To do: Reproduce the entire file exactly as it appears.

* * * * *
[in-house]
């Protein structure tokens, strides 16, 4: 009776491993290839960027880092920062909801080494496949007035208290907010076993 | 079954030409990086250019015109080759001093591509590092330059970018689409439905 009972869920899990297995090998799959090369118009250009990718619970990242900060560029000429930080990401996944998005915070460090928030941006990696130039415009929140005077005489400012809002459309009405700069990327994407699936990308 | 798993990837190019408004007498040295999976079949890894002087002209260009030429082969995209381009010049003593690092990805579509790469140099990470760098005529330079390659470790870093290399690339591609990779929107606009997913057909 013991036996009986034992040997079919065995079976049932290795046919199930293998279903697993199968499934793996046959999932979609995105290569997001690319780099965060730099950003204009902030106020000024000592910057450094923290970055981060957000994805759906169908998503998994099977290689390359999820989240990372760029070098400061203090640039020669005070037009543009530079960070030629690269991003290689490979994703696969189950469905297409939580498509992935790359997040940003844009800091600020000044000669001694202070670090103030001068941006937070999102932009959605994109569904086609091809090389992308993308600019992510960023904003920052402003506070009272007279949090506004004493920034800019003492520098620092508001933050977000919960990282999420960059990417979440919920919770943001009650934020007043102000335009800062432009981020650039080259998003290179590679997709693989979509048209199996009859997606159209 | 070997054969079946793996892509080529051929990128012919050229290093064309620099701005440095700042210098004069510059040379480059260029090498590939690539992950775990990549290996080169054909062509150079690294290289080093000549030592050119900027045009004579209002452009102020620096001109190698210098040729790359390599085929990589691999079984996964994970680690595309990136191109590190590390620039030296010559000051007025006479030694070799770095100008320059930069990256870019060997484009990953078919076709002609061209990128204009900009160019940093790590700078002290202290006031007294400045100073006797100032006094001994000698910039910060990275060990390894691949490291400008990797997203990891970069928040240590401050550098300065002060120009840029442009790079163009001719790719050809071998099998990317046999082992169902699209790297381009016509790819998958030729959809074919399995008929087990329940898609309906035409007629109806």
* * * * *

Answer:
[in-house]
């Protein structure tokens, strides 16, 4: 009776491993290839960027880092920062909801080494496949007035208290907010076993 | 079954030409990086250019015109080759001093591509590092330059970018689409439905 009972869920899990297995090998799959090369118009250009990718619970990242900060560029000429930080990401996944998005915070460090928030941006990696130039415009929140005077005489400012809002459309009405700069990327994407699936990308 | 798993990837190019408004007498040295999976079949890894002087002209260009030429082969995209381009010049003593690092990805579509790469140099990470760098005529330079390659470790870093290399690339591609990779929107606009997913057909 013991036996009986034992040997079919065995079976049932290795046919199930293998279903697993199968499934793996046959999932979609995105290569997001690319780099965060730099950003204009902030106020000024000592910057450094923290970055981060957000994805759906169908998503998994099977290689390359999820989240990372760029070098400061203090640039020669005070037009543009530079960070030629690269991003290689490979994703696969189950469905297409939580498509992935790359997040940003844009800091600020000044000669001694202070670090103030001068941006937070999102932009959605994109569904086609091809090389992308993308600019992510960023904003920052402003506070009272007279949090506004004493920034800019003492520098620092508001933050977000919960990282999420960059990417979440919920919770943001009650934020007043102000335009800062432009981020650039080259998003290179590679997709693989979509048209199996009859997606159209 | 070997054969079946793996892509080529051929990128012919050229290093064309620099701005440095700042210098004069510059040379480059260029090498590939690539992950775990990549290996080169054909062509150079690294290289080093000549030592050119900027045009004579209002452009102020620096001109190698210098040729790359390599085929990589691999079984996964994970680690595309990136191109590190590390620039030296010559000051007025006479030694070799770095100008320059930069990256870019060997484009990953078919076709002609061209990128204009900009160019940093790590700078002290202290006031007294400045100073006797100032006094001994000698910039910060990275060990390894691949490291400008990797997203990891970069928040240590401050550098300065002060120009840029442009790079163009001719790719050809071998099998990317046999082992169902699209790297381009016509790819998958030729959809074919399995008929087990329940898609309906035409007629109806």